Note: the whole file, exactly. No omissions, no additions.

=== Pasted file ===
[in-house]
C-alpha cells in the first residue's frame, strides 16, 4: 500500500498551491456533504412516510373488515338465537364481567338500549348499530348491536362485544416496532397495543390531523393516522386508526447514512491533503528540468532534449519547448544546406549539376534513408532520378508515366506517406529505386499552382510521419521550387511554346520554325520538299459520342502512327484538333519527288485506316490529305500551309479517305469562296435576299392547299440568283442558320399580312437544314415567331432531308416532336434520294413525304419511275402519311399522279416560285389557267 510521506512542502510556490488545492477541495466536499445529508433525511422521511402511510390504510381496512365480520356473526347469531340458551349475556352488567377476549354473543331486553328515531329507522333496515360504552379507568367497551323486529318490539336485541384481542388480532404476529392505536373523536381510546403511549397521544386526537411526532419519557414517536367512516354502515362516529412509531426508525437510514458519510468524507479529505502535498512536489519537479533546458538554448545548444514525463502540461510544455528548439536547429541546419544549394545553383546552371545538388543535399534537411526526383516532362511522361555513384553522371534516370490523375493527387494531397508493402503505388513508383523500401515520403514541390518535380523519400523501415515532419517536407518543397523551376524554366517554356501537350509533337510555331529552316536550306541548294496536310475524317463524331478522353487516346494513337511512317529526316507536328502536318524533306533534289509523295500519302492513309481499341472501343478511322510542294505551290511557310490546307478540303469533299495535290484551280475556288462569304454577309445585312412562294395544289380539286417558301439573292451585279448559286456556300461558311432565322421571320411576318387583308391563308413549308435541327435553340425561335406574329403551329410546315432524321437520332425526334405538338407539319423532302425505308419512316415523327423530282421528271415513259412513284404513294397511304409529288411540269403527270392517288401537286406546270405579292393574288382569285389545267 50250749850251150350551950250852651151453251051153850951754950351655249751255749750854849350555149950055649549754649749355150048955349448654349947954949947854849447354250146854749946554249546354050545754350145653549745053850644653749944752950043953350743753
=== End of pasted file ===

[in-house]
C-alpha cells in the first residue's frame, strides 16, 4: 500500500498551491456533504412516510373488515338465537364481567338500549348499530348491536362485544416496532397495543390531523393516522386508526447514512491533503528540468532534449519547448544546406549539376534513408532520378508515366506517406529505386499552382510521419521550387511554346520554325520538299459520342502512327484538333519527288485506316490529305500551309479517305469562296435576299392547299440568283442558320399580312437544314415567331432531308416532336434520294413525304419511275402519311399522279416560285389557267 510521506512542502510556490488545492477541495466536499445529508433525511422521511402511510390504510381496512365480520356473526347469531340458551349475556352488567377476549354473543331486553328515531329507522333496515360504552379507568367497551323486529318490539336485541384481542388480532404476529392505536373523536381510546403511549397521544386526537411526532419519557414517536367512516354502515362516529412509531426508525437510514458519510468524507479529505502535498512536489519537479533546458538554448545548444514525463502540461510544455528548439536547429541546419544549394545553383546552371545538388543535399534537411526526383516532362511522361555513384553522371534516370490523375493527387494531397508493402503505388513508383523500401515520403514541390518535380523519400523501415515532419517536407518543397523551376524554366517554356501537350509533337510555331529552316536550306541548294496536310475524317463524331478522353487516346494513337511512317529526316507536328502536318524533306533534289509523295500519302492513309481499341472501343478511322510542294505551290511557310490546307478540303469533299495535290484551280475556288462569304454577309445585312412562294395544289380539286417558301439573292451585279448559286456556300461558311432565322421571320411576318387583308391563308413549308435541327435553340425561335406574329403551329410546315432524321437520332425526334405538338407539319423532302425505308419512316415523327423530282421528271415513259412513284404513294397511304409529288411540269403527270392517288401537286406546270405579292393574288382569285389545267 50250749850251150350551950250852651151453251051153850951754950351655249751255749750854849350555149950055649549754649749355150048955349448654349947954949947854849447354250146854749946554249546354050545754350145653549745053850644653749944752950043953350743753